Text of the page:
The Spoked Traveller | OUTSIDE MAGAZINE: Five Best Apocalyptic Landscapes
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OUTSIDE MAGAZINE: Five Best Apocalyptic Landscapes

OUTSIDE MAGAZINE: Five Best Apocalyptic Landscapes

Had fun researching some of the most bleak and obscure places on the planet. My first story for Outside Magazine.

5 Made-for-the-Movies Destinations

Can an asteroid-impact zone or the shores of a lava lake be beautiful? Absolutely.

5 Made-for-the-Movies Destinations

If it’s anything like these destinations, the end of the world may not be so bad. Photo: Werner Bayer/Flickr

Bleak can be beautiful—at least when Mother Nature or mankind has gone awry. Taking in the juxtaposition of disfigured trees in a desert, rare beasts on a barren island, a house engulfed in lava, or a brillant white desert used for testing end-of-the-world missiles, one is compelled to redefine the concept of beauty. Here are five rare apocalyptic places that will get inside your head, and stay there, long after you’ve returned to pretty civilization.

Hike the Caribbean Pompeii

  Photo: TJ DeGroat/Flickr

Montserrat, Caribbean
When the Soufrière Hills volcano erupted in 1995, it buried two-thirds of this tiny Caribbean Island (it’s just ten by seven miles wide), including Plymouth, its former capital. Luckily, most of the people in the affected area were safely evacuated. Recently, islanders who have relocated to the island’s unaffected northern side have begun offering tours around the zone of destruction. Gingerbread Hill, on the lush northern coast, is a secluded jungle retreat of villas, some overlooking the sea, that offers full-day tours ($65) to explore places like the abandoned Montserrat Springs Hotel and the old airport. Alternatively, get a bird’s-eye view of the devastation on a 45-minute helicopter ride or sail around the exclusion zone. Stick around to try Montserrat’s excellent diving, hiking, birding, and spearfishing.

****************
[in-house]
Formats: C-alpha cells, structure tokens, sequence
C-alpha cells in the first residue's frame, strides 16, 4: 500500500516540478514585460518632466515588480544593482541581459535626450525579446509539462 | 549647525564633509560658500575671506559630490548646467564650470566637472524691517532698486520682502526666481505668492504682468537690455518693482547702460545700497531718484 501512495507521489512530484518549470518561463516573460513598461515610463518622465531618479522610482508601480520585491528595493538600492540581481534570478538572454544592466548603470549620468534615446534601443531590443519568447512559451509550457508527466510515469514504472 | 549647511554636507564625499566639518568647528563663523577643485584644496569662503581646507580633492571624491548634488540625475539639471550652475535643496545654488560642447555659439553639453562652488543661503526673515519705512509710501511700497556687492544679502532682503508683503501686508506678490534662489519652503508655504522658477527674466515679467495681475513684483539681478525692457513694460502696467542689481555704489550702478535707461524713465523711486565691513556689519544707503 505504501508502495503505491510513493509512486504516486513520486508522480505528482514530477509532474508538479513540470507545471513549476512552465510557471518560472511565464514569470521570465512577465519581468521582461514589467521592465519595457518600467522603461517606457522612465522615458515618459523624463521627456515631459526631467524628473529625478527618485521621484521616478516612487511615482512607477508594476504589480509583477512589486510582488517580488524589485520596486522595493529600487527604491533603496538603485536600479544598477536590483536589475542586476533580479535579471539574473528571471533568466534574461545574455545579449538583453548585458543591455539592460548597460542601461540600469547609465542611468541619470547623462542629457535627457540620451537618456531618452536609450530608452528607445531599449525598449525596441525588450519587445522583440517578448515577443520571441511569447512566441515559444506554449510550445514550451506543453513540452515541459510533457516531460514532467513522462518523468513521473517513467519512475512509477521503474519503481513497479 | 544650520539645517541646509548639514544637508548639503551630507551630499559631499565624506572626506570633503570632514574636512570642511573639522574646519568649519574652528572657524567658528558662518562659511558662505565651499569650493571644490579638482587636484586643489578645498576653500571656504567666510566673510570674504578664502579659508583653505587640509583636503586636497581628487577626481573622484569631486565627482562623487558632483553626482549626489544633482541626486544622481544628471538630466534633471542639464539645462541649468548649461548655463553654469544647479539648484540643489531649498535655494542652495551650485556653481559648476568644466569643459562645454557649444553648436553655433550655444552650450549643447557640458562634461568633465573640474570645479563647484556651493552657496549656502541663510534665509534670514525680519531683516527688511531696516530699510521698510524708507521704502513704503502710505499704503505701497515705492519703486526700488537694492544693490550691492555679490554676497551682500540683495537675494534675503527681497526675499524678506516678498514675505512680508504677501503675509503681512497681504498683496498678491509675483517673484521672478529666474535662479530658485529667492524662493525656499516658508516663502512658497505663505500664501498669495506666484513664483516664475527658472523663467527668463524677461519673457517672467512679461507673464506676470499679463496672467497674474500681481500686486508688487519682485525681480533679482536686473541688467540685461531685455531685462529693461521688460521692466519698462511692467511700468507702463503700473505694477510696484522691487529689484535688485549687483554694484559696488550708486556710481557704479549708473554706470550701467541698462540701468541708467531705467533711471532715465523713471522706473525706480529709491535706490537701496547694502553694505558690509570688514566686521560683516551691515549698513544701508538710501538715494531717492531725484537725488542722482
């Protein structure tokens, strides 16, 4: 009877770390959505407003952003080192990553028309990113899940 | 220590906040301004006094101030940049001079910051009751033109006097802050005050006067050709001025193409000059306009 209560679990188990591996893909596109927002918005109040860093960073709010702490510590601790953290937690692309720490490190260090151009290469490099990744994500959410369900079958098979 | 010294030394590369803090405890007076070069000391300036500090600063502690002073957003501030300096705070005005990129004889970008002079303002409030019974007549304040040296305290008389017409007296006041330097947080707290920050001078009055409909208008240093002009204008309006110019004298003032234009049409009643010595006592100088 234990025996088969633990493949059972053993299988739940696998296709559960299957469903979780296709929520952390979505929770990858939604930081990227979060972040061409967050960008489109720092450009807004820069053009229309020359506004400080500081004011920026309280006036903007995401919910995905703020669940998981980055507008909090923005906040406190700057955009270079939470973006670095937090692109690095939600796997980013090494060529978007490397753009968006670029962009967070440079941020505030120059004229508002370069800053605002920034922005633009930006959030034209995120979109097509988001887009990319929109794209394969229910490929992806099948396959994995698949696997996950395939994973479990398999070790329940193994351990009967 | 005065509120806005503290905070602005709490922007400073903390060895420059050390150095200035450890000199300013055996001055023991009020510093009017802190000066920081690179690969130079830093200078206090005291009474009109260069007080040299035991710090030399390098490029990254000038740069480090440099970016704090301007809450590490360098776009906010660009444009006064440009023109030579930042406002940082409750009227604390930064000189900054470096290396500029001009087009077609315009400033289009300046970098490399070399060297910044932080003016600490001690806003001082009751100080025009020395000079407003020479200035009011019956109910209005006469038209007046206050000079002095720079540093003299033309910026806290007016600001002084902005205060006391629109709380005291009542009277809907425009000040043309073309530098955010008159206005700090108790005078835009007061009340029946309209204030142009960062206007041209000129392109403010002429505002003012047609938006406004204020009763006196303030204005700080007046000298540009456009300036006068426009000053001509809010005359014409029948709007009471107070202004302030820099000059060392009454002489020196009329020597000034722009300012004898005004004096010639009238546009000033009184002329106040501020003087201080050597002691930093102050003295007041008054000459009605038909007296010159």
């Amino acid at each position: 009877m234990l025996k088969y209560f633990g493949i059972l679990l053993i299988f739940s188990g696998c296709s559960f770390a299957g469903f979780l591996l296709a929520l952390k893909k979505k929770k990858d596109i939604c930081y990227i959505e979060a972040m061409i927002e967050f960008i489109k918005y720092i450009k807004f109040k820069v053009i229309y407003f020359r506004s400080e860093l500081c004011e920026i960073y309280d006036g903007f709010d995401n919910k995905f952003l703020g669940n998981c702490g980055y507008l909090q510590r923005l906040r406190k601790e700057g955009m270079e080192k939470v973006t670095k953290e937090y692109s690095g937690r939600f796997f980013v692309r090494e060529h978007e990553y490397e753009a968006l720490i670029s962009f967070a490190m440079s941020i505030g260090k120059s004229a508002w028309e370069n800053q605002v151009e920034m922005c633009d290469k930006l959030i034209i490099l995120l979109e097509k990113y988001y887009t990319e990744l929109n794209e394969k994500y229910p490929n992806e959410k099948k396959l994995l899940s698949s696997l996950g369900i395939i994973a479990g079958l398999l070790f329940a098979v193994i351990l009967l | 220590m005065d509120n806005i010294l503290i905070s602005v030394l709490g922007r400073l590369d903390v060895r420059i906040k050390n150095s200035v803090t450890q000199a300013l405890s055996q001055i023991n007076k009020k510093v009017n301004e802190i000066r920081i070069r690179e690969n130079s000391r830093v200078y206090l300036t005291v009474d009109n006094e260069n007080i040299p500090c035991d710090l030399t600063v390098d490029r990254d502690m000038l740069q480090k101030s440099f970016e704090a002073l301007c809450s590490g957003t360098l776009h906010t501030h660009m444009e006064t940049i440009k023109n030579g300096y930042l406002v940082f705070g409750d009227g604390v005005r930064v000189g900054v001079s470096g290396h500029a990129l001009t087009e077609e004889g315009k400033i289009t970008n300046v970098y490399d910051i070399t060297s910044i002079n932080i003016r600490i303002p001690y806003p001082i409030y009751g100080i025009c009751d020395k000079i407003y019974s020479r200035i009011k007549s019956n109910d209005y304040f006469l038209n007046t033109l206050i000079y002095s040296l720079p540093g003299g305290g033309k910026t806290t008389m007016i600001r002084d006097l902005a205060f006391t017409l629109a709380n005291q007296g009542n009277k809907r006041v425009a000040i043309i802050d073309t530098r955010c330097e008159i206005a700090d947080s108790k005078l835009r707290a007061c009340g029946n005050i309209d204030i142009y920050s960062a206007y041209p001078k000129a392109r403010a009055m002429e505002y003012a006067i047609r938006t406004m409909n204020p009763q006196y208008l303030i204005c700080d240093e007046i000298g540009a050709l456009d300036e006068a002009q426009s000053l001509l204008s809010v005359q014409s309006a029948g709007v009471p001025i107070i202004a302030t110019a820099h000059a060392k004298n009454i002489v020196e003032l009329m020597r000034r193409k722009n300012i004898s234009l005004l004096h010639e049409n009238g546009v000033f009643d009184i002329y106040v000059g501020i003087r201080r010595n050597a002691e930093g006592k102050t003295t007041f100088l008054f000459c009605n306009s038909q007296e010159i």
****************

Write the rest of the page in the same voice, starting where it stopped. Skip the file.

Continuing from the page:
Get there: Fly to Antigua, and then take a 20-minute flight to the town of Gerald on Montserrat or a two-hour ferry from Little Bay Harbor in Antigua.

Explore a Silo of Stark Beauty

White Sands, New Mexico
White Sands is the world’s largest gypsum desert. (Gypsum is the mineral used to make chalk.) It’s 275 miles of sand so blindingly white that it looks like you could be in Antarctica. The entire area was under the sea 100 million years ago, but even though the ocean left this place for dead, its apocalyptic reputation stems from being the site of the first nuclear bomb test. The explosion occurred on the Trinity Site, 30 miles from Las Cruces, and is open only two days each year: the first Saturday of April (April 5, 2015) and the first Saturday of October (October 3, 2015). The visitor center, open six days a week year-round, has an eerie outdoor missile park. Since you might need some cheering up after this site, take a guided tour of Lake Lucero (the source of White Sands’ 4.5 billion tons of gypsum), see fossilized animal footprints at the bottom of Lake Otero, or hike the five mile Alkali Flat Trail.

Get there: Fly into Albuquerque and drive 240 straight-shot miles south to Alamogordo, or land in nearby Las Cruces and drive 30 miles.

Swim in an Asteroid-Impact Zone

Chicxulub, Mexico